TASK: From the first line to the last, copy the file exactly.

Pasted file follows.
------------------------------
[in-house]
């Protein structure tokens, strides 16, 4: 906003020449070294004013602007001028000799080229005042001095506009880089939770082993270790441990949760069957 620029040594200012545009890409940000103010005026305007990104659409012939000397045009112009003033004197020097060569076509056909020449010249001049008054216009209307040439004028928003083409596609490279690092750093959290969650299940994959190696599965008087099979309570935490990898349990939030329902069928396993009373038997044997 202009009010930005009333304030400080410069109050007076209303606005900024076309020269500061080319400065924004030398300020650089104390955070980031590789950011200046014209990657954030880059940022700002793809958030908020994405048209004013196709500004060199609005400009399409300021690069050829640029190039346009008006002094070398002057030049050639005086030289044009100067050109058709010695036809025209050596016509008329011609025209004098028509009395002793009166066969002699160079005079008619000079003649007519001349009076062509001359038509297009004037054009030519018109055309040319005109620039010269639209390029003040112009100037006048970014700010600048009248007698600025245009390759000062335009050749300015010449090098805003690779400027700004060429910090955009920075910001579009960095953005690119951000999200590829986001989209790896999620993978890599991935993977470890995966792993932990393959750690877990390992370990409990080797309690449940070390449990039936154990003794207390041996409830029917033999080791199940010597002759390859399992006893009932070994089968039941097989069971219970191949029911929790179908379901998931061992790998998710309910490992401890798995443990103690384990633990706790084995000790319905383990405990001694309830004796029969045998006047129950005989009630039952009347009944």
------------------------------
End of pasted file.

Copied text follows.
[in-house]
């Protein structure tokens, strides 16, 4: 906003020449070294004013602007001028000799080229005042001095506009880089939770082993270790441990949760069957 620029040594200012545009890409940000103010005026305007990104659409012939000397045009112009003033004197020097060569076509056909020449010249001049008054216009209307040439004028928003083409596609490279690092750093959290969650299940994959190696599965008087099979309570935490990898349990939030329902069928396993009373038997044997 202009009010930005009333304030400080410069109050007076209303606005900024076309020269500061080319400065924004030398300020650089104390955070980031590789950011200046014209990657954030880059940022700002793809958030908020994405048209004013196709500004060199609005400009399409300021690069050829640029190039346009008006002094070398002057030049050639005086030289044009100067050109058709010695036809025209050596016509008329011609025209004098028509009395002793009166066969002699160079005079008619000079003649007519001349009076062509001359038509297009004037054009030519018109055309040319005109620039010269639209390029003040112009100037006048970014700010600048009248007698600025245009390759000062335009050749300015010449090098805003690779400027700004060429910090955009920075910001579009960095953005690119951000999200590829986001989209790896999620993978890599991935993977470890995966792993932990393959750690877990390992370990409990080797309690449940070390449990039936154990003794207390041996409830029917033999080791199940010597002759390859399992006893009932070994089968039941097989069971219970191949029911929790179908379901998931061992790998998710309910490992401890798995443990103690384990633990706790084995000790319905383990405990001694309830004796029969045998006047129950005989009630039952009347009944």